Lighting For B&W

High-key black-and-white portraiture has been popular since Hollywood’s golden era. While those early greats created high-key glamour with hot lights and film, we can achieve the same effect today with almost any lighting approach—from daylight to strobe light, outdoors and in.

A high-key image contains tones that are primarily light gray and white with detail. High-key images work so well because they add an airy look that eliminates distracting flaws and creates a beautiful, even glamorous look. But let’s first get one thing straight—high-key photographs aren’t about high-contrast images with blown-out details, and they most definitely aren’t achieved in post. A well-made high-key portrait is precisely lit and deliberately exposed, and it can’t be achieved with a one-click software filter. Here’s how to create beautiful high-key portraits in a few different places with a variety of lighting techniques.

The Basics

For starters, choose a subject and environment that lend themselves to becoming high-key. Light-colored clothing and a light background are a good start. That’s not to say you can’t incorporate darker tones and shadows, it just means that starting with light tones in the subject and background will make it easier to create a high-key portrait.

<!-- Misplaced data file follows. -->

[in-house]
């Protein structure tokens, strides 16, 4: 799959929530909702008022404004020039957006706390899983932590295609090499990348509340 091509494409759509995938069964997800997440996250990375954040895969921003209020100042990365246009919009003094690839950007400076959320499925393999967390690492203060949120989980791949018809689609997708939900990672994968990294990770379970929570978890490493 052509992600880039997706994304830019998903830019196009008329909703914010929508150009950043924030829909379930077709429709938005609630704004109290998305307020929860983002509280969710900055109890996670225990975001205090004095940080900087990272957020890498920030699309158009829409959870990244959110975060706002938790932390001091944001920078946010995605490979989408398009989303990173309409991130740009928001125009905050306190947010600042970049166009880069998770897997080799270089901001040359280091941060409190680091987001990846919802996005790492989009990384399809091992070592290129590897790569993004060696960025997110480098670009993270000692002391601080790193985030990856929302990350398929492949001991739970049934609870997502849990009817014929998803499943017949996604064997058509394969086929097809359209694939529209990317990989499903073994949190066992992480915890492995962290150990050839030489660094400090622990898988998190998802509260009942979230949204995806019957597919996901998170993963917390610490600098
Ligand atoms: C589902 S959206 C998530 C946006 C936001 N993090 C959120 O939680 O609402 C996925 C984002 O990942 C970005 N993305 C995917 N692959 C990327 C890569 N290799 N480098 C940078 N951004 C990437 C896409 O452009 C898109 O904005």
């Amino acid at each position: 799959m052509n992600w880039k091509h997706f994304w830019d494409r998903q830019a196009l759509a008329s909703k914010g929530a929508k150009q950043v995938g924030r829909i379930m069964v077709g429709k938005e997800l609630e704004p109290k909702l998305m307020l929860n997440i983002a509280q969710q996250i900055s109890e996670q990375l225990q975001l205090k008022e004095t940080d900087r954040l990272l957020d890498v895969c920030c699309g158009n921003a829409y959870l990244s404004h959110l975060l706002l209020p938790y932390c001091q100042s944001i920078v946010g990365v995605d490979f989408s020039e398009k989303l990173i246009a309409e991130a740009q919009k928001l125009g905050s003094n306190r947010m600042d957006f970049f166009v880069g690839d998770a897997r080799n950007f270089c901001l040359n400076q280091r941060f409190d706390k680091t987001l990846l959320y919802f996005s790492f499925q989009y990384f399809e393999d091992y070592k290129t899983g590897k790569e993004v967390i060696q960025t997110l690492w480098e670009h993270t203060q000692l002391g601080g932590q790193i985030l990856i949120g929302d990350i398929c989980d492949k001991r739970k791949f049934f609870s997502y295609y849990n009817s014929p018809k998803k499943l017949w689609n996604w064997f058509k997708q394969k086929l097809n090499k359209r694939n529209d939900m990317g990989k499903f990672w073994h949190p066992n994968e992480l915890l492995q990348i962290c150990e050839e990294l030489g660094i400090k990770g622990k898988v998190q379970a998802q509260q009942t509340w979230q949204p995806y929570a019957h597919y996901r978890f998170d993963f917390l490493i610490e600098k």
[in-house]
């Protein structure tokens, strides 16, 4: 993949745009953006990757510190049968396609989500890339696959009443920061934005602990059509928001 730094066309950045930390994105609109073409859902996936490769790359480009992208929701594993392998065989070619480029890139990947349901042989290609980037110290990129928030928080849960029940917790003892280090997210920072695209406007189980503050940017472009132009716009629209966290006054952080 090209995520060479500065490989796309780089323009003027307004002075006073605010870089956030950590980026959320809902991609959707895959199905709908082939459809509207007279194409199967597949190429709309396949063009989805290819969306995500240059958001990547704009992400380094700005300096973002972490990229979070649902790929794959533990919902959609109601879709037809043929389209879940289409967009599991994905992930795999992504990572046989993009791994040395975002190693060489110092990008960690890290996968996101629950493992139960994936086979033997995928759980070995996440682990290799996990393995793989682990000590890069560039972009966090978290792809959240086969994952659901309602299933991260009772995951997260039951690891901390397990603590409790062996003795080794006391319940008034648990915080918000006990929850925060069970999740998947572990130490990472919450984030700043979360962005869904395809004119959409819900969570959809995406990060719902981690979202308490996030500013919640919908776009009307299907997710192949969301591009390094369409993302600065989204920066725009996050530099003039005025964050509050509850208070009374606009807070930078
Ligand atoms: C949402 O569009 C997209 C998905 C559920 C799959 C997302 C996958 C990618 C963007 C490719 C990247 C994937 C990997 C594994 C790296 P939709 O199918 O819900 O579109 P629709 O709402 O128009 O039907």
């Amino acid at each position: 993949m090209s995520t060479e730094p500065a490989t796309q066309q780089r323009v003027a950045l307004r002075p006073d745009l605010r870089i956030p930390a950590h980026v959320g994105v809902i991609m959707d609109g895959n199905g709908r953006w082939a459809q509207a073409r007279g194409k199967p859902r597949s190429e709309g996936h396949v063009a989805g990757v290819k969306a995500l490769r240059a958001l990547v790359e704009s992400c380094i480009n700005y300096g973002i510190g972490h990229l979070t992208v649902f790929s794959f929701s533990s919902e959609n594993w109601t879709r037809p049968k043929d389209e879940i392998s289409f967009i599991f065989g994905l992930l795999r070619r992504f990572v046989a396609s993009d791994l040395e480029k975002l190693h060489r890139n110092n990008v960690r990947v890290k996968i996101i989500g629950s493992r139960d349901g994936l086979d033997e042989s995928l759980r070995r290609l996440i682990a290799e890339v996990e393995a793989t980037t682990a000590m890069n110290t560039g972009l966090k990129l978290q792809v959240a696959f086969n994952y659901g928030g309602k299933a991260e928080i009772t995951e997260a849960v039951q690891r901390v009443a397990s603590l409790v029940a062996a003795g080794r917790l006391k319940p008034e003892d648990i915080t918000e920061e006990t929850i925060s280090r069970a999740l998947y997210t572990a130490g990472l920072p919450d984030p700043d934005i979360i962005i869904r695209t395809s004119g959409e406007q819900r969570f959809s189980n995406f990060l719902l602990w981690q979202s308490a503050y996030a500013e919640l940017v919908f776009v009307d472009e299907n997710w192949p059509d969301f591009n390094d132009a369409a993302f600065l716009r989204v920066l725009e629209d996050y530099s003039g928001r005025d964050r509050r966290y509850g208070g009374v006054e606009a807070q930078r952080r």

HOT LIGHTS Hot light well above eye level.

No matter what combination of location and light suits you, you’ll generally incorporate a few of the same exposure principles. Overexposure, for instance, is key. Sometimes it only may be a half-stop, but other times as much as 1.5 or even 2 stops will be ideal. The trick is to check histograms and ensure that you’re holding detail in the highlights—particularly in skin tones. While a bright white background isn’t so bad, skin that’s completely devoid of detail is no good at all.

Capturing RAW files can be helpful when shooting high-key portraits because of the flexibility for fine-tuning in post, but even if you’re shooting RAW, you can’t obliterate detail and expect to get it back later. Post-production, when it comes to high-key black-and-white portraiture, is all about refining contrast and brightness to ensure your image retains detail and polish. Expose properly from the beginning, and your computer time will be minimal.

Hot Lights

Each of us learned early on that soft lights are generally flattering for portraits. But with a specular key, you can create classical lighting patterns that highlight face shape without enhancing undesirable details. This technique worked for old Hollywood, and it still works today. The light position I chose was a single hot light above Alyssa and to her right. I then turned her face toward the light, which created a butterfly (or Paramount) lighting pattern. I found the strong shadow below her nose just a bit too distracting for this high-key shot, but with a subtle chin tilt, the light became full frontal, smoothing out her features and eliminating blemishes, while evoking a modern take on the classic Hollywood look. Be careful, though, as it’s easy to blow out highlights with this focused specular source.

HANDHELD STROBE Strobe on stand at camera level.

Handheld Strobe

When we think of glamorous portraits, perhaps the last thing we think of is a handheld strobe. The flat, frontal light from an on-camera flash flattens subjects and can create a harsh glare—like being splashed with a bucket of light. When making a high-key portrait, however, a bit of bright frontal light can work effectively. That’s why the on-camera flash look has become increasingly popular in fashion photography in recent years.